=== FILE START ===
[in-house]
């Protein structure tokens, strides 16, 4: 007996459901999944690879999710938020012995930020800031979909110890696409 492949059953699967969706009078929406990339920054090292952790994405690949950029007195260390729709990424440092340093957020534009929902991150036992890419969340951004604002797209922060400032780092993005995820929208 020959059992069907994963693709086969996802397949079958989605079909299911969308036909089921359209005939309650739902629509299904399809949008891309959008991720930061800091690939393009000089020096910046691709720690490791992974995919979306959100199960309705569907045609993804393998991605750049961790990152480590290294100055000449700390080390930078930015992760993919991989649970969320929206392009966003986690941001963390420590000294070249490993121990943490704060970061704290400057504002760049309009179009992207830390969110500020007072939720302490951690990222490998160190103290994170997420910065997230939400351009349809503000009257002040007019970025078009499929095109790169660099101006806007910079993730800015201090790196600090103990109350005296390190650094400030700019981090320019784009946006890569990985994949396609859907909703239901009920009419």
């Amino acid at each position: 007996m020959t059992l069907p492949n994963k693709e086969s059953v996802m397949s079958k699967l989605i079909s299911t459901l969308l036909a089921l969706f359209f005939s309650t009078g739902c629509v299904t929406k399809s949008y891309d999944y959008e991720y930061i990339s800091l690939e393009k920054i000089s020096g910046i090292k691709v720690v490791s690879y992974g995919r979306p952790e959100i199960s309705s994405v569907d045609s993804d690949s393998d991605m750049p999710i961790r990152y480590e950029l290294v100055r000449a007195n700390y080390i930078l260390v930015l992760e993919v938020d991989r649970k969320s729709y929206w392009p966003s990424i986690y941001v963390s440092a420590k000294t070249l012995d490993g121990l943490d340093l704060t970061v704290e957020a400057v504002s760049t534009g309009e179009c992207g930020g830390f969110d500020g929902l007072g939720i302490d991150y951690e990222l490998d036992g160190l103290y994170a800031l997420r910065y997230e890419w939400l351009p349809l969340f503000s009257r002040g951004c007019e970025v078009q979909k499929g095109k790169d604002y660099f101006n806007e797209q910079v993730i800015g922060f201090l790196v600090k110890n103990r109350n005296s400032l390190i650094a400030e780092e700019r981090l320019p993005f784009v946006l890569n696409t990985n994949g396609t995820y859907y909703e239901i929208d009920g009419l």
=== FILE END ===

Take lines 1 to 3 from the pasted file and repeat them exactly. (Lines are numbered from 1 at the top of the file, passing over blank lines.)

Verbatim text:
[in-house]
């Protein structure tokens, strides 16, 4: 007996459901999944690879999710938020012995930020800031979909110890696409 492949059953699967969706009078929406990339920054090292952790994405690949950029007195260390729709990424440092340093957020534009929902991150036992890419969340951004604002797209922060400032780092993005995820929208 020959059992069907994963693709086969996802397949079958989605079909299911969308036909089921359209005939309650739902629509299904399809949008891309959008991720930061800091690939393009000089020096910046691709720690490791992974995919979306959100199960309705569907045609993804393998991605750049961790990152480590290294100055000449700390080390930078930015992760993919991989649970969320929206392009966003986690941001963390420590000294070249490993121990943490704060970061704290400057504002760049309009179009992207830390969110500020007072939720302490951690990222490998160190103290994170997420910065997230939400351009349809503000009257002040007019970025078009499929095109790169660099101006806007910079993730800015201090790196600090103990109350005296390190650094400030700019981090320019784009946006890569990985994949396609859907909703239901009920009419």
């Amino acid at each position: 007996m020959t059992l069907p492949n994963k693709e086969s059953v996802m397949s079958k699967l989605i079909s299911t459901l969308l036909a089921l969706f359209f005939s309650t009078g739902c629509v299904t929406k399809s949008y891309d999944y959008e991720y930061i990339s800091l690939e393009k920054i000089s020096g910046i090292k691709v720690v490791s690879y992974g995919r979306p952790e959100i199960s309705s994405v569907d045609s993804d690949s393998d991605m750049p999710i961790r990152y480590e950029l290294v100055r000449a007195n700390y080390i930078l260390v930015l992760e993919v938020d991989r649970k969320s729709y929206w392009p966003s990424i986690y941001v963390s440092a420590k000294t070249l012995d490993g121990l943490d340093l704060t970061v704290e957020a400057v504002s760049t534009g309009e179009c992207g930020g830390f969110d500020g929902l007072g939720i302490d991150y951690e990222l490998d036992g160190l103290y994170a800031l997420r910065y997230e890419w939400l351009p349809l969340f503000s009257r002040g951004c007019e970025v078009q979909k499929g095109k790169d604002y660099f101006n806007e797209q910079v993730i800015g922060f201090l790196v600090k110890n103990r109350n005296s400032l390190i650094a400030e780092e700019r981090l320019p993005f784009v946006l890569n696409t990985n994949g396609t995820y859907y909703e239901i929208d009920g009419l």